Johns Lake, Pine and Willow Rivers Watershed (WR02)
Johns Lake, Pine and Willow Rivers Watershed (WR02)
Johns Lake (245800)
70.82 Acres
Natural Community
Natural communities (stream and lake natural communities) represent model results that use predicted flow and temperature based on landscape features and related assumptions. Ranges of flow and temperature associated with specific aquatic life communities (fish, macroinvertebrates) help biologists identify appropriate resource management goals. Wisconsin Natural Communities.
Deep Seepage
Year Last Monitored
This is the most recent date of monitoring data stored in SWIMS. Additional surveys for fish and habitat may be available subsequent to this date.
Trout Water 
Trout Waters are represented by Class I, Class II or Class III waters. These classes have specific ecological characteristics and management actions associated with them. For more information regarding Trout Classifications, see the Fisheries Trout Class Webpages.
Outstanding or Exceptional 
Wisconsin has designated many of the state's highest quality waters as Outstanding Resource Waters (ORWs) or Exceptional Resource Waters (ERWs). Waters designated as ORW or ERW are surface waters which provide outstanding recreational opportunities, support valuable fisheries and wildlife habitat, have good water quality, and are not significantly impacted by human activities. ORW and ERW status identifies waters that the State of Wisconsin has determined warrant additional protection from the effects of pollution. These designations are intended to meet federal Clean Water Act obligations requiring Wisconsin to adopt an 'antidegradation' policy that is designed to prevent any lowering of water quality - especially in those waters having significant ecological or cultural value.
Impaired Water 
A water is polluted or 'impaired' if it does not support full use by humans, wildlife, fish and other aquatic life and it is shown that one or more of the pollutant criteria are not met.

Fish and Aquatic Life

Current Use
The use the water currently supports. This is not a designation or classification; it is based on the current condition of the water. Information in this column is not designed for, and should not be used for, regulatory purposes.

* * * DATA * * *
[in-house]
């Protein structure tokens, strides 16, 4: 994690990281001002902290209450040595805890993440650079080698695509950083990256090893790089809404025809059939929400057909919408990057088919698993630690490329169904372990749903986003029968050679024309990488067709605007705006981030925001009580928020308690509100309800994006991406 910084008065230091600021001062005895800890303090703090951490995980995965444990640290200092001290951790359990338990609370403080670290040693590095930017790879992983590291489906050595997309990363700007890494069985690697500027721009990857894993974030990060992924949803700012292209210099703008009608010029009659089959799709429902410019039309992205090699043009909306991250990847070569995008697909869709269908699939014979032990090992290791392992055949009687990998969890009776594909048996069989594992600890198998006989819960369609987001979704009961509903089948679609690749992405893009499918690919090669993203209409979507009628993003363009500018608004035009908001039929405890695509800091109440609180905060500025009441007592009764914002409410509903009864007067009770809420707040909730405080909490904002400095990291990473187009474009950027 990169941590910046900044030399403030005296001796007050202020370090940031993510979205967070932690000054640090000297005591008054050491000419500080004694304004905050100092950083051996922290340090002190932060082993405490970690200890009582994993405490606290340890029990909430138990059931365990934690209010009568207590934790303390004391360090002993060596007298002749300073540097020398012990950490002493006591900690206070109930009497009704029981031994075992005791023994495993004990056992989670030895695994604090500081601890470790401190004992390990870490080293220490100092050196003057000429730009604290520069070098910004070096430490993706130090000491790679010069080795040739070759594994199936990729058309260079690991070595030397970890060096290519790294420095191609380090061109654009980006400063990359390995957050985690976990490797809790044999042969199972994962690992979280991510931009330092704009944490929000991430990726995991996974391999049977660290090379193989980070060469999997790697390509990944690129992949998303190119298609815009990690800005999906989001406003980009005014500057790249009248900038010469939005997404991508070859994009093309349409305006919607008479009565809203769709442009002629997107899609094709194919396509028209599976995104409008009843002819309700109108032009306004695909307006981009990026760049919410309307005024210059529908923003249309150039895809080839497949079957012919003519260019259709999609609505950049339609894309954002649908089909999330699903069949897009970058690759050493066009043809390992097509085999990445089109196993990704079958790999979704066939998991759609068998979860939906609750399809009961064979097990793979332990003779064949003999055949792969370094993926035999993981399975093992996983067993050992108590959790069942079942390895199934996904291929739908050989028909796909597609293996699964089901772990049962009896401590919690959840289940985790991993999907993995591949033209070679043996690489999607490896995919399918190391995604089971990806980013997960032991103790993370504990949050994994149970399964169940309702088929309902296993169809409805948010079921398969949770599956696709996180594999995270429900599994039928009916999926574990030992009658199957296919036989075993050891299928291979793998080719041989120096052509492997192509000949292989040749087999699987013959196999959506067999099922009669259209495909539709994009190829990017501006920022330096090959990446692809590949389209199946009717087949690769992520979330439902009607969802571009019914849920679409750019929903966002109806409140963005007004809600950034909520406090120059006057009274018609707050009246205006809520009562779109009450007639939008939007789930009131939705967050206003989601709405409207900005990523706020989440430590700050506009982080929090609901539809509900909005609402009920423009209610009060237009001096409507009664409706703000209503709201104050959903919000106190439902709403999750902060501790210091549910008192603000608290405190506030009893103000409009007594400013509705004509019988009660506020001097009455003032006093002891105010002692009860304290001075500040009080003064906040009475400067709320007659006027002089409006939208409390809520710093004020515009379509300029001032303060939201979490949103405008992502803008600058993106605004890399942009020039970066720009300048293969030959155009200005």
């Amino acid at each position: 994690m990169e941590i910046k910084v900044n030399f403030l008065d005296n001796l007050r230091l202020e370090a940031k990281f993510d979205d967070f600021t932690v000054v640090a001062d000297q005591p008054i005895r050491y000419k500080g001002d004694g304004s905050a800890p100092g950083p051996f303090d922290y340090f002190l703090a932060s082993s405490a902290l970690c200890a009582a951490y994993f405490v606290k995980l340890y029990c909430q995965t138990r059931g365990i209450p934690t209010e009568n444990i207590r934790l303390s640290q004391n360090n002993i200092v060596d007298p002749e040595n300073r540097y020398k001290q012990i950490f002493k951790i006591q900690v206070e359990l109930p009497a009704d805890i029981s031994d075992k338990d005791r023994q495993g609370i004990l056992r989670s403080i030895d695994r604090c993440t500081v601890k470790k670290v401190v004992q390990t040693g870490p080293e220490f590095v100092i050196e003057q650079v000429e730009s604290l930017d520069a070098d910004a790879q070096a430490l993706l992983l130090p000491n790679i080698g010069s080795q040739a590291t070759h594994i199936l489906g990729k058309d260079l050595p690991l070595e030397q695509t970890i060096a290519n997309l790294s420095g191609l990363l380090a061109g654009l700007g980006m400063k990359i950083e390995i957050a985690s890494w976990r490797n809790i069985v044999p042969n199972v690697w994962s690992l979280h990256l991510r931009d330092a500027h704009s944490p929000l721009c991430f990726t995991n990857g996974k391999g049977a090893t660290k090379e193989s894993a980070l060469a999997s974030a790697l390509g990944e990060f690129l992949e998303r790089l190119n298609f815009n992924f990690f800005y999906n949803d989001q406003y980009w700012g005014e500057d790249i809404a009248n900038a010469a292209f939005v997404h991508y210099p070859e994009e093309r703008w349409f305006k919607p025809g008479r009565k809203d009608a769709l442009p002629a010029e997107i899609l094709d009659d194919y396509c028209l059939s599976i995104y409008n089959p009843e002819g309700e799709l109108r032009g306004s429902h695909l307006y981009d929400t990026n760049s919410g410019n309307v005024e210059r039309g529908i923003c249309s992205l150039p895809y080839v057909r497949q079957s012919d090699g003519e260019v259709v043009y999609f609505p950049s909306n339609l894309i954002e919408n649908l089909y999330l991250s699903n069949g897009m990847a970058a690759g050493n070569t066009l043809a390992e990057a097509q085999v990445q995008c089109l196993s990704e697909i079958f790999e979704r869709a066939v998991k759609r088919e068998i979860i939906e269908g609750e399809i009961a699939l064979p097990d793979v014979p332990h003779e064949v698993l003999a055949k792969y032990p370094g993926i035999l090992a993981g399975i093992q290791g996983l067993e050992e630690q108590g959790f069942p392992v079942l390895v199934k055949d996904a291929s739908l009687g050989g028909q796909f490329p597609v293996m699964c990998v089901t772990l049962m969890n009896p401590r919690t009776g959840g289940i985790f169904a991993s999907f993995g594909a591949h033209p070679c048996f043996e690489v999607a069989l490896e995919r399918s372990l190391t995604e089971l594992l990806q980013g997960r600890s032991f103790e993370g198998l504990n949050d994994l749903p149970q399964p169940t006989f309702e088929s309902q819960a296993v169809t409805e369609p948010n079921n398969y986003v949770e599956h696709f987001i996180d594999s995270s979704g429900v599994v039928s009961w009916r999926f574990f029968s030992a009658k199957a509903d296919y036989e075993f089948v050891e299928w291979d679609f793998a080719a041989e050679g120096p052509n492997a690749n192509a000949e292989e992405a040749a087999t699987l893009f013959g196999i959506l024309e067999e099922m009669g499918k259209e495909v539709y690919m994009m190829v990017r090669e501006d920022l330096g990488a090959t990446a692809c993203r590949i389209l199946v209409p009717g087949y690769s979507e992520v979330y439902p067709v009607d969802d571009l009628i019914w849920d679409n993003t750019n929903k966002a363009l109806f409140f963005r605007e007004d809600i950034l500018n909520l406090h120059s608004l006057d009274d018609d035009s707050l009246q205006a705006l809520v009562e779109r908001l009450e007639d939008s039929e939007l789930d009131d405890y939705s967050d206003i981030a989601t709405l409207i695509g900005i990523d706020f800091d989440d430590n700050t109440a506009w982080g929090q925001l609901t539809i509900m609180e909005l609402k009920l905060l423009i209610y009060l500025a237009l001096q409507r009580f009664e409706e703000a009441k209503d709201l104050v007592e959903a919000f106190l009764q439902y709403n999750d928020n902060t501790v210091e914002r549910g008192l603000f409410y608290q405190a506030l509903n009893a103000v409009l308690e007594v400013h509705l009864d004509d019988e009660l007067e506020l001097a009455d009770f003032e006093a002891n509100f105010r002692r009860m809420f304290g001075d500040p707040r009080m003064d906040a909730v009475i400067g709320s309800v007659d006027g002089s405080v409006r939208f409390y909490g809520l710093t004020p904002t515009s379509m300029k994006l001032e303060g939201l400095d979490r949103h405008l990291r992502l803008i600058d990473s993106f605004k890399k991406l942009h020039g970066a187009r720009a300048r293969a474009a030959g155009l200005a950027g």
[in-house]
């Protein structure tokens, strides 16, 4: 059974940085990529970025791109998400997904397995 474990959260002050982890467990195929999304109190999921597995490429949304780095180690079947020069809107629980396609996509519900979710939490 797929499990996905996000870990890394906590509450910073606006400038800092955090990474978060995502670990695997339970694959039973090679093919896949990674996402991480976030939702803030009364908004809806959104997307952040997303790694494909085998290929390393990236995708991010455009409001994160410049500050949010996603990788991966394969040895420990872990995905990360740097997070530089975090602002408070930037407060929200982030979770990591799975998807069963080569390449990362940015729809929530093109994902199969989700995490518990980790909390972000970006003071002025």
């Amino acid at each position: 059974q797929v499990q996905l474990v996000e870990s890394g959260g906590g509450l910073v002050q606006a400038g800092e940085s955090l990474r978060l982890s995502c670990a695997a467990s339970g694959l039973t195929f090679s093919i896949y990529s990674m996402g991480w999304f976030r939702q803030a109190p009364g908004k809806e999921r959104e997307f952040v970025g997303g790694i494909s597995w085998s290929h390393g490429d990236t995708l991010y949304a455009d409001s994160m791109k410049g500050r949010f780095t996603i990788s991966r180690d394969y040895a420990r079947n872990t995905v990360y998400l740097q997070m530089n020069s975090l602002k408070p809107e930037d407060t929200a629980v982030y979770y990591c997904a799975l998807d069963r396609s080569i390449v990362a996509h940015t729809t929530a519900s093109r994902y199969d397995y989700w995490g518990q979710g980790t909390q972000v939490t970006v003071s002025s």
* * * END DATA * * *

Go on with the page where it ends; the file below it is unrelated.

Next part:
Deep Seepage
Deep seepage lake describes the depth and hydrologic charactertistics of the lake. These variables affect the lakes response to watershed variables.
Attainable Use
The use that the investigator believes the water could achieve through managing "controllable" sources. Beaver dams, hydroelectric dams, low gradient streams, and naturally occurring low flows are generally not considered controllable. The attainable use may be the same as the current use or it may be higher.
Fish and Aquatic Life - waters that do not have a specific use designation subcategory assigned but which are considered fishable, swimmable waters.
Designated Use
This is the water classification legally recognized by NR102 and NR104, Wis. Adm. Code. The classification determines water quality criteria and effluent limits. Waters obtain designated uses through classification procedures.
Default FAL
Fish and Aquatic Life - Default Waters do not have a specific use designation subcategory but are considered fishable, swimmable waters.


Johns Lake, in the Pine and Willow Rivers Watershed, is a 70.82 acre lake that falls in Waushara County. This lake is managed for fishing and swimming and is currently not considered impaired.

Date  2011

Author   Aquatic Biologist

Historical Description

Source: 1970, Surface Water Resources of Waushara County

John's Lake T-19-N, R-11-E, Sections 32, 33
Surface Acres = 66.7; S.D.F. = 1.40; Maximum Depth = 41 feet
A drained lake that is characterized by a somewhat
rectangular basin. The lake derives its primary water source
from seepage and springs. The littoral, bottom zone is quite
extensive along the southern shoreline. The primary bottom
materials in this zone include sand and marl with some gravel.
The lake develops a midsummer thermocline at a- depth of 22 feet.
The outlet of the lake forms the headwaters of Bruce (Thorstad)
Creek. The immediate watershed area of the lake encompasses less
than one square mile of primarily wooded uplands. Depth and
overall water quality permits this lake to be managed as a two
story fishery, with both warm water and cold water fish species.
The primary fish species occurring in the lake include northern
pike, largemouth bass, bluegills, rock bass and brown trout.
Habitat for natural reproduction of largemouth bass and panfish
present in the lake is rated as good. Spawning habitat for
northern pike appears to be poor, although young northern pike
occasionally have shown up in fish surveys, indicating that there
is some natural reproduction of this species. The water clarity
of the lake (secchi readings 10 to 15 feet) makes fishing for
the site feeding species difficult. Log crib shelters have been
placed around the lake to provide additional cover. Recreational
use of the lake is primarily for fishing and swimming, with some
boating activity. The water quality and aesthetic values